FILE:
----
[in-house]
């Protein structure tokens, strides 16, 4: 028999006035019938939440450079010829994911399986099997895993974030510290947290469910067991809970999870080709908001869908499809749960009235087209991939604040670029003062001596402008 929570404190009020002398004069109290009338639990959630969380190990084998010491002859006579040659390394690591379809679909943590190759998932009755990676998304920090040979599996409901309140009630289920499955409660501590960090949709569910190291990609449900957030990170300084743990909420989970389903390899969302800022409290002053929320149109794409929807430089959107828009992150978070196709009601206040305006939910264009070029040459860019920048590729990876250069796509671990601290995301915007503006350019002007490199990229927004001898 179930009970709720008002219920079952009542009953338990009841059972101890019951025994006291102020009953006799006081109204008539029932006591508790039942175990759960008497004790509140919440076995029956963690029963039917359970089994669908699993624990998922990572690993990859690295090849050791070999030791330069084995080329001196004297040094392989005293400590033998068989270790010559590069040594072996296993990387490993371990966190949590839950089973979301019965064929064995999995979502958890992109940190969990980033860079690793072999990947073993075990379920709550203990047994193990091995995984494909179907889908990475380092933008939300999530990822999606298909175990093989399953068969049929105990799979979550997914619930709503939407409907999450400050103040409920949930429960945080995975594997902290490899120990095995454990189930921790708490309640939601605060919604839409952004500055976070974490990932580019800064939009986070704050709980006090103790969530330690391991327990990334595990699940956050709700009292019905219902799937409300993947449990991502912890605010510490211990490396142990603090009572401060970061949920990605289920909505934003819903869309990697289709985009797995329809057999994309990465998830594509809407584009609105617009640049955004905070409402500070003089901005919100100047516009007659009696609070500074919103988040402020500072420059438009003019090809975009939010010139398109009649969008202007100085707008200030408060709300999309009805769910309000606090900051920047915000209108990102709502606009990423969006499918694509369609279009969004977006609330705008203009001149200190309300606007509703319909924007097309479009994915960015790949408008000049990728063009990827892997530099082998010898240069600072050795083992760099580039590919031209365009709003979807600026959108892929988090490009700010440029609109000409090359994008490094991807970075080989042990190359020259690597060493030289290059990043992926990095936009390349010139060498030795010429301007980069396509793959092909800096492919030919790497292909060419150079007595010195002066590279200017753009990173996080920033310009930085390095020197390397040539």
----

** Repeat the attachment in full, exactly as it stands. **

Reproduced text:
[in-house]
């Protein structure tokens, strides 16, 4: 028999006035019938939440450079010829994911399986099997895993974030510290947290469910067991809970999870080709908001869908499809749960009235087209991939604040670029003062001596402008 929570404190009020002398004069109290009338639990959630969380190990084998010491002859006579040659390394690591379809679909943590190759998932009755990676998304920090040979599996409901309140009630289920499955409660501590960090949709569910190291990609449900957030990170300084743990909420989970389903390899969302800022409290002053929320149109794409929807430089959107828009992150978070196709009601206040305006939910264009070029040459860019920048590729990876250069796509671990601290995301915007503006350019002007490199990229927004001898 179930009970709720008002219920079952009542009953338990009841059972101890019951025994006291102020009953006799006081109204008539029932006591508790039942175990759960008497004790509140919440076995029956963690029963039917359970089994669908699993624990998922990572690993990859690295090849050791070999030791330069084995080329001196004297040094392989005293400590033998068989270790010559590069040594072996296993990387490993371990966190949590839950089973979301019965064929064995999995979502958890992109940190969990980033860079690793072999990947073993075990379920709550203990047994193990091995995984494909179907889908990475380092933008939300999530990822999606298909175990093989399953068969049929105990799979979550997914619930709503939407409907999450400050103040409920949930429960945080995975594997902290490899120990095995454990189930921790708490309640939601605060919604839409952004500055976070974490990932580019800064939009986070704050709980006090103790969530330690391991327990990334595990699940956050709700009292019905219902799937409300993947449990991502912890605010510490211990490396142990603090009572401060970061949920990605289920909505934003819903869309990697289709985009797995329809057999994309990465998830594509809407584009609105617009640049955004905070409402500070003089901005919100100047516009007659009696609070500074919103988040402020500072420059438009003019090809975009939010010139398109009649969008202007100085707008200030408060709300999309009805769910309000606090900051920047915000209108990102709502606009990423969006499918694509369609279009969004977006609330705008203009001149200190309300606007509703319909924007097309479009994915960015790949408008000049990728063009990827892997530099082998010898240069600072050795083992760099580039590919031209365009709003979807600026959108892929988090490009700010440029609109000409090359994008490094991807970075080989042990190359020259690597060493030289290059990043992926990095936009390349010139060498030795010429301007980069396509793959092909800096492919030919790497292909060419150079007595010195002066590279200017753009990173996080920033310009930085390095020197390397040539």